You realize that this person is very toxic because your blood begins to boil when they are around, or even just mentioned in passing. At this point, you have reached a fork in the road. You have to decide if you’re going to allow the toxicity to take over and wreak havoc, or if you’re going to stop and examine on the bigger picture. 

Upon further reflection, you start to recognize traits that you don’t like about yourself being expressed within the toxic coworker. Maybe you’ve dabbled in a few lies during your life, which could explain why their lies cut you so deeply. You might feel ashamed/embarrassed about your habit of lying, therefore you absolutely cannot stand that trait in anyone else. 

And as soon as you start working on being more honest, that toxic coworker miraculously finds another job. They leave your life forever and you never have to see them ever again. Because of the toxic relationship you had with them, you were able to grow on a personal level and become a better person. You learned your lesson, so the relationship served its purpose.

A toxic relationship provides plenty of opportunity for spiritual and personal growth. Learn how to recognize a , leave a, and learn from a toxic relationship.

Ending A Toxic Relationship

Unfortunately, not all toxic relationships end seamlessly and naturally like the above examples. Sometimes they do–and it is a relief. But more often than not, you will have to take steps to remove the negativity from your life for good. 

Whether it is a partner, a friend, or a family member, ending a toxic relationship is such a wonderful thing. Granted it can be extremely difficult and painful, but it will always be worth it in the long run.

Your mental health is INVALUABLE, and if anyone even dares to taint it for you, then they need to be gone. They are not doing you any favors if they are depleting your energy and forcing you to be inauthentic to yourself. 

Below are some guidelines to follow when it comes time to finally end a toxic relationship:

See your contributions 

As stated above, everything is a two-way street. Nothing is ever completely one-sided. If there is a toxic relationship in your life that runs deep, you must accept responsibility for your part. The point isn’t to pin blame. The point is to level the playing field so you can realize what part of your inner-world is being reflected in your outer-world via this toxic relationship. This is a powerful secret weapon! 

Find positive social support elsewhere

Everyone deserves unconditional love and support. When ridding your life of toxins, it’s very important to be around people with whom you share a healthy relationship. This will help open your eyes to the reality of the situation and provide the comfort you need at a time like this. 

Be objective about the relationship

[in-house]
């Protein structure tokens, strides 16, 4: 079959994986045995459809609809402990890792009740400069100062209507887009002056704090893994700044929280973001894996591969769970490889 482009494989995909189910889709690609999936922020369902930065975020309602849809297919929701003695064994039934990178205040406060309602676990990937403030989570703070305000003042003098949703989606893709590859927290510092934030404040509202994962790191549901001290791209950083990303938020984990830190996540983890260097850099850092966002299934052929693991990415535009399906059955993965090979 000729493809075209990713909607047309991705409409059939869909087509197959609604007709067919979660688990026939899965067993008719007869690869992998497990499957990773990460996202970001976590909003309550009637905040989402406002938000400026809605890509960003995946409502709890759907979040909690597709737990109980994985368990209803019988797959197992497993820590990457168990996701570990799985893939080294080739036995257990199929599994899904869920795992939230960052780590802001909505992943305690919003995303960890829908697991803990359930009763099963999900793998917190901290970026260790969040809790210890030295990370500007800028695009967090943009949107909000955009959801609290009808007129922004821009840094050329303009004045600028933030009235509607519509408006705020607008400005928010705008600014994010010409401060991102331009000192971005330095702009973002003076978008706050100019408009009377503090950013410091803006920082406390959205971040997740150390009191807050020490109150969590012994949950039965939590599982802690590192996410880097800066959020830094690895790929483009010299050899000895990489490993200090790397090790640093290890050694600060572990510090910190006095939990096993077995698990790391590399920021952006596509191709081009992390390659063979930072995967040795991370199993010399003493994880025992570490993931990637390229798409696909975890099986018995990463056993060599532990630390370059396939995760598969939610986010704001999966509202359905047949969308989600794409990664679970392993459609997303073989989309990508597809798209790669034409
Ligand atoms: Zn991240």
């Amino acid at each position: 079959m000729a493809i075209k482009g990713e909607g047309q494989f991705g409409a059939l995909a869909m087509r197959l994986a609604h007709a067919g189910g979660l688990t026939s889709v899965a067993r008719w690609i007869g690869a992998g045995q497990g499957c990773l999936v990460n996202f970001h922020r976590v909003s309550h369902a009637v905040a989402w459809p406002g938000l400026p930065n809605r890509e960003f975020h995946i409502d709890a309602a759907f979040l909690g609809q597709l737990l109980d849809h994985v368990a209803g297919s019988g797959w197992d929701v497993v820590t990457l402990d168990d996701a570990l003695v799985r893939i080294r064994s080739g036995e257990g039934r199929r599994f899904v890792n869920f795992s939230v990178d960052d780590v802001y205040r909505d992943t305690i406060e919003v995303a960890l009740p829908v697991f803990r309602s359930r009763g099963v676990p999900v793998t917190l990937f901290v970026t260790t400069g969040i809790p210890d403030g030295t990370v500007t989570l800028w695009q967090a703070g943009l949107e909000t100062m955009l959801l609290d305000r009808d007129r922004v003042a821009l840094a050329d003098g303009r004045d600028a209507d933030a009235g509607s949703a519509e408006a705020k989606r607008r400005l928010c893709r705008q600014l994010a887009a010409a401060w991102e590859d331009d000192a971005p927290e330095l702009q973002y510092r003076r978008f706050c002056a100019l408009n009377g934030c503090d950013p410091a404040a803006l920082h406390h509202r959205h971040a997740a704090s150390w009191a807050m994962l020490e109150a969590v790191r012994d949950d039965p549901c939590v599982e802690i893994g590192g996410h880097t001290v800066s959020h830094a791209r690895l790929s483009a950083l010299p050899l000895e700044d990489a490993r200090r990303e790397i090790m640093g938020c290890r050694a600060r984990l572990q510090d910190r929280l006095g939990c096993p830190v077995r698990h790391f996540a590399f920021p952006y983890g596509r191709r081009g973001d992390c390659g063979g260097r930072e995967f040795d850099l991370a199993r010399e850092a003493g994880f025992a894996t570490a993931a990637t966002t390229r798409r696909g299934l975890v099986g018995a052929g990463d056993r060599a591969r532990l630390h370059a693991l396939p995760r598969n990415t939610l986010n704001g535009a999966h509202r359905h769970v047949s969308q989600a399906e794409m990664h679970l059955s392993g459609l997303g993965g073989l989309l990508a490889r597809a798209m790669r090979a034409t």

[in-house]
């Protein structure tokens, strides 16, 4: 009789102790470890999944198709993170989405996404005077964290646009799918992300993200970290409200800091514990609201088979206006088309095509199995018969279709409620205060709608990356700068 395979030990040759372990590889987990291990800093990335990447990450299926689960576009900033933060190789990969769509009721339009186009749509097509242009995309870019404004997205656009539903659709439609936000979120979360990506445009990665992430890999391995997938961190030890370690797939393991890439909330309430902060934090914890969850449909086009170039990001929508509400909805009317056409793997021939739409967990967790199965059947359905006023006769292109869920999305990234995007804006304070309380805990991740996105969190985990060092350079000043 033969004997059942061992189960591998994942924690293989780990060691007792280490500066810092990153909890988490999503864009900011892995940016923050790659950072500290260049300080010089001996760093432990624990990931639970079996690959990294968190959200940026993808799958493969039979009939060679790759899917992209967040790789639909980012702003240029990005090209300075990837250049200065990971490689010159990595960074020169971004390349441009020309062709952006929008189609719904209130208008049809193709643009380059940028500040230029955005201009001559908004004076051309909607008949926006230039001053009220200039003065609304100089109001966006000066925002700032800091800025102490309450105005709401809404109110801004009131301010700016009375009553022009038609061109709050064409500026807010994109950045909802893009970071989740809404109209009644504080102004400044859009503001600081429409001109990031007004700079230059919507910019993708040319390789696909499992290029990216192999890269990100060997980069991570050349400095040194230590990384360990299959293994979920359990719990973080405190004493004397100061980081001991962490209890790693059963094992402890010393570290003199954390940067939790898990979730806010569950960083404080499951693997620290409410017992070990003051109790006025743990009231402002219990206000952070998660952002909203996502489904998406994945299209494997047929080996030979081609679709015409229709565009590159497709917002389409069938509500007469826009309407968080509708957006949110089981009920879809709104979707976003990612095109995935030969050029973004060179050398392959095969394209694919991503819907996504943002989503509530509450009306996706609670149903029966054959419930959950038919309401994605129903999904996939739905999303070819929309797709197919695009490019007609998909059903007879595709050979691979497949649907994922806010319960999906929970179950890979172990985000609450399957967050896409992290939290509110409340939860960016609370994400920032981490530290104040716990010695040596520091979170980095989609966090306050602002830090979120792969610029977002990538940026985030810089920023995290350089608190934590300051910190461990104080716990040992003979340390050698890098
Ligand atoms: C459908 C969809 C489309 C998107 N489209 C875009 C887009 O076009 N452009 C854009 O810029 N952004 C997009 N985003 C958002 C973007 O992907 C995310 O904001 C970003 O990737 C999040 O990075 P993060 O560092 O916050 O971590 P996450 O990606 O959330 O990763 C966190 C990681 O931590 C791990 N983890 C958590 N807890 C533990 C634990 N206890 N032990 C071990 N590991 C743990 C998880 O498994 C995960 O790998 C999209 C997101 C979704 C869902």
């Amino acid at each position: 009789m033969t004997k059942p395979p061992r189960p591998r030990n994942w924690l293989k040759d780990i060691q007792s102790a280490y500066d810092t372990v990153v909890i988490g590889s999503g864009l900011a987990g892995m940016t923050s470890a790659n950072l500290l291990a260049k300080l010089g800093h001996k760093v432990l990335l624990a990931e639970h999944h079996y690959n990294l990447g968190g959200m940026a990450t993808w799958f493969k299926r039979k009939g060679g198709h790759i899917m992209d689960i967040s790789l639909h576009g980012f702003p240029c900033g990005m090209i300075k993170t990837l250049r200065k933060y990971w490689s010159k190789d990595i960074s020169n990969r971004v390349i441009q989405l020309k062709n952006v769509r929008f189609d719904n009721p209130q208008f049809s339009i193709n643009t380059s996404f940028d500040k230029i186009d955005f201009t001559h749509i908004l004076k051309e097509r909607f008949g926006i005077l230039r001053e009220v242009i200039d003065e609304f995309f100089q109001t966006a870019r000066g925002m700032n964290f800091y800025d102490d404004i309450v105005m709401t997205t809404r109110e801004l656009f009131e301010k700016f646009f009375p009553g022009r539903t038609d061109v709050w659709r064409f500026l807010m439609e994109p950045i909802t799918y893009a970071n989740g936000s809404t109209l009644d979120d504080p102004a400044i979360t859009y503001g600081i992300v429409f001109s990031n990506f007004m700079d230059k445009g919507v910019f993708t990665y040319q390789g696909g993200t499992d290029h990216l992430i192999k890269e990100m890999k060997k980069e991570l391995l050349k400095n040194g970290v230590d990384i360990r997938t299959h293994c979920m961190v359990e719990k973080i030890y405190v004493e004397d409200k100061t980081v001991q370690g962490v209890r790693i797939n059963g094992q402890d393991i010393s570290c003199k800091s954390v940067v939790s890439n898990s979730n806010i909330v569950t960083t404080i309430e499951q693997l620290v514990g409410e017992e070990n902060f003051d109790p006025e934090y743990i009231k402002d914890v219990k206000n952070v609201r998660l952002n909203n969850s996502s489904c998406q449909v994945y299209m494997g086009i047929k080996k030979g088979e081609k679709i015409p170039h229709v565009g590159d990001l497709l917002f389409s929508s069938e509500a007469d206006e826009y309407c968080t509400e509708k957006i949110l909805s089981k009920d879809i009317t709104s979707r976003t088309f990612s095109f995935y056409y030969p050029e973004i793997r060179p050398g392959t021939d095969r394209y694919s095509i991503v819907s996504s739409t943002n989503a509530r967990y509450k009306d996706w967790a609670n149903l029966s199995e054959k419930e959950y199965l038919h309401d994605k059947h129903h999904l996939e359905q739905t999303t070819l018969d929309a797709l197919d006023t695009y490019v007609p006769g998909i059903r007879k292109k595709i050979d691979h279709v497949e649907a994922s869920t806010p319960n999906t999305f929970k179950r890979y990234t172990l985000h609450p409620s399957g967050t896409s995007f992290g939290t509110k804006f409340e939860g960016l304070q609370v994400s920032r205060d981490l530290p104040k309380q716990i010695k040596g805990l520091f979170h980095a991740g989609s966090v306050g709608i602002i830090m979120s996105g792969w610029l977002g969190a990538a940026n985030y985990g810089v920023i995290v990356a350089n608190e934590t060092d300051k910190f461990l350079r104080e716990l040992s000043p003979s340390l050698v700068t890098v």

Take a step out of the relationship and look at it from the point of view of a stranger. What is really going on here? What’s the dynamic? Is there an equal amount of give and take? Are there mutual benefits? Answering these sorts of questions will make it easier to let go and move on. 

Learn your lessons

My whole goal in writing this post is to help you realize that toxic relationships exist for the sake of growth and learning. Each situation is totally unique, so you’ll want to really dig deep and think about what lesson the Universe wants you to figure out. Only you can truly know, but once you figure it out, you can break the cycle. 

Realize what your emotional needs are

Chances are, this toxic relationship has highlighted areas of your life that are lacking fulfillment. Especially if there are many toxic relationships that are similar to each other. Take the time to be honest with yourself–what do you need out of a relationship in order to feel loved and safe? Once you have answered that question for yourself, you must communicate those needs to whomever it may concern as soon as possible. 

Forgive them and yourself

Forgiveness is the ultimate form of love. It’s not about justifying behavior or pretending like nothing happened. Forgiveness is about making the choice to release pain from the past so it will stop affecting your future. You will want to forgive not only the toxic person, but yourself as well. You had a role to play in the relationship just like the other person and you’ve taken responsibility for it. Now it’s time to forgive yourself and the other person for all the mistakes that were made. It will be so liberating for you! 

A toxic relationship provides plenty of opportunity for spiritual and personal growth. Learn how to recognize a , leave a, and learn from a toxic relationship.

Painful relationships are a part of life that we cannot avoid, nor should we WANT to avoid them. Being intimate and vulnerable with another person definitely has its positives and negatives. But in the end, all those diverse experiences are what make us feel alive and apart of something bigger than ourselves. 

There is nothing shameful about toxic relationships, especially not when you have the courage to end them. We all have a few in our lifetimes–and each one will always have a lesson to teach us. Taking this approach is refreshing and much easier than letting the toxic patterns repeat themselves over and over. 

I hope this blog post has helped you recognize the warning signs of a toxic relationship and what you can do about it. I’d love to hear from you in the comments below–what’s the most valuable lesson you’ve learned from a toxic relationship? Thanks for reading!